Kiefer Sutherland welcomes Jack back with rebooted ‘24’
The actor returns to TV with the summer series “24: Live Another Day,” which premieres Monday, May 5, and is set four years after the events of season 8.
The Fresno Bee
‘24: Live Another Day’
8 p.m. Monday, May 5, on Fox
PASADENA, Calif. — They couldn’t keep Jack Bauer down.
After playing the nearly superhuman government agent for eight seasons on “24,” Kiefer Sutherland was ready to take a break. The series was draining. But he knew he would miss playing Bauer.
“I have never done anything in my career that has had such an explosive reaction by an audience,” Sutherland says.
Now he’s back in the role beginning Monday, May 5.
Bauer walked into the sunset almost four years ago, but he returns with his own special brand of growling justice with “24: Live Another Day.”
Things are going to move a lot faster in this show. While it continues the format of events that unfold over 24 hours, the summer series will run only 12 hours. That means skipping hours to complete the day in half the time.
On this day, Bauer, who has been in deep hiding for years, surfaces at the time when the U.S. president is negotiating an important deal that needs the support of the prime minister of England. Bauer’s on the trail of those who want to kill the president.
It’s a familiar story for Bauer.
“Through almost every season we have followed as a back story the president of the United States. In this 12-hour arc, we’ll be following the president of the United States and the prime minister of England, which will be a very interesting look into how those deals, or how we perceive those deals, to be done,” Sutherland says. “Many times, what we perceive as some kind of treaty is involving things that we know nothing about. We’re examining that in the course of the show. So from every perspective — from visual to storytelling — it broadens the scope of the show. So for those reasons, I’m very, very excited.”
This time the action takes place in London. But there will be some familiar faces. Kim Raver, who played Audrey Raines in seasons four, five and six, is back. James Heller (William Devane), first seen in season four, is now the president. And Mary Lynn Rajskub reprises her role as the always snitty tech genius Chloe O’Brian. She’s been Jack Bauer’s annoying eyes and ears on the world since the first minutes.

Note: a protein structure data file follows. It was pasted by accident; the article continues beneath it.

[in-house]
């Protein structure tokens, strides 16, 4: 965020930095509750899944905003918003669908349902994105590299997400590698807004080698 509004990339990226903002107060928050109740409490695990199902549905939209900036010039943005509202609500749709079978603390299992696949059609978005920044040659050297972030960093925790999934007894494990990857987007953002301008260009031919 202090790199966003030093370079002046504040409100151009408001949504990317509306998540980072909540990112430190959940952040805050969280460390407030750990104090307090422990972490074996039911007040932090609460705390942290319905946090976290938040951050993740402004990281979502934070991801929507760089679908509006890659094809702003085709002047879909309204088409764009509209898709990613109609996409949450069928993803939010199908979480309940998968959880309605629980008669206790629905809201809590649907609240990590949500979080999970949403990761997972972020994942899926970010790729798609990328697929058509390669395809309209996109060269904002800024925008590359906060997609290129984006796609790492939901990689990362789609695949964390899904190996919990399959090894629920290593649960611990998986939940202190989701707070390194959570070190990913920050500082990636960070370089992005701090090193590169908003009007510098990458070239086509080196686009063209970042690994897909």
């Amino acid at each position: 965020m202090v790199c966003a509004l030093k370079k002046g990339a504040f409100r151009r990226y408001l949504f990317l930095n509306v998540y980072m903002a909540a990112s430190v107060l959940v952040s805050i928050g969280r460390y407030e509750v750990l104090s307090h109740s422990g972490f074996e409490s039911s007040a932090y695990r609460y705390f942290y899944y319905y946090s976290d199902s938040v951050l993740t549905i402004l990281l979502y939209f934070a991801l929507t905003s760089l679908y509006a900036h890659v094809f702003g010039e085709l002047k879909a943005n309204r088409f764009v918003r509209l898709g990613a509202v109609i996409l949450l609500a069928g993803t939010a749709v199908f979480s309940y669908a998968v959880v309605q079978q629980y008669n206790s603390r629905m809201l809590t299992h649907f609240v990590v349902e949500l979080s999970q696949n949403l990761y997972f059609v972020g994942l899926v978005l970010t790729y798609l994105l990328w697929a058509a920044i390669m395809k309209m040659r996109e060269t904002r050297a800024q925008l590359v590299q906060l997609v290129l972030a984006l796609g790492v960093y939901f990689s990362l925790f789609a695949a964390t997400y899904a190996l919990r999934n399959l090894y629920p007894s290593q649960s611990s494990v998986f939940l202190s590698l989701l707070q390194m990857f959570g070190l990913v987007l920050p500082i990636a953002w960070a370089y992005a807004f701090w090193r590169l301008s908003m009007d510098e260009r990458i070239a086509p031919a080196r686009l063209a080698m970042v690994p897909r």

“There’s a great impetus for all of us to create something new with the show and we’ve done that with a lot of new characters, certainly within the context of the story lines and the political issues that Jack Bauer and all of the other characters are dealing with. That’s all very fresh,” Sutherland says. “And Chloe and Jack have had a relationship certainly over the entire span of the show and they have been allies. At the very beginning of this show, they’re actually pitted against each other by virtue of a set of circumstances. So that is a dynamic that she and I, that Mary Lynn and I, get to play. That’s very exciting.”
That relationship plays out in familiar “24” fashion, from big action scenes to split screens to the ticking clock. Sutherland knows how much fans love him playing Bauer, but he believes the design of the show would support another actor taking over as the central anti-hero.
“I’ve always said that I felt that the star of the show was this concept, was this idea. I still believe that very strongly. I think very much like ‘Law & Order’ had many casts, like ‘CSI’ had so many different shows or branch-off shows. I think the format, which allows certain characters to kind of have a moral objective within a world that’s maybe not very moral, is fantastic drama,” Sutherland says. “If an audience were to latch onto a younger character that would be helping my character and you would reboot the show through that character.”
For this day, it’s Bauer who is fighting the good fight.
“I won’t lie to you. I’m very nervous. I think the audience that we’ve had that has stayed with us over the years has been so spectacular and supportive and loyal, and to not give them the best that we’ve got to offer would be very disappointing. So I’m about as anxious and wound up as I’ve been in a long time,” Sutherland says.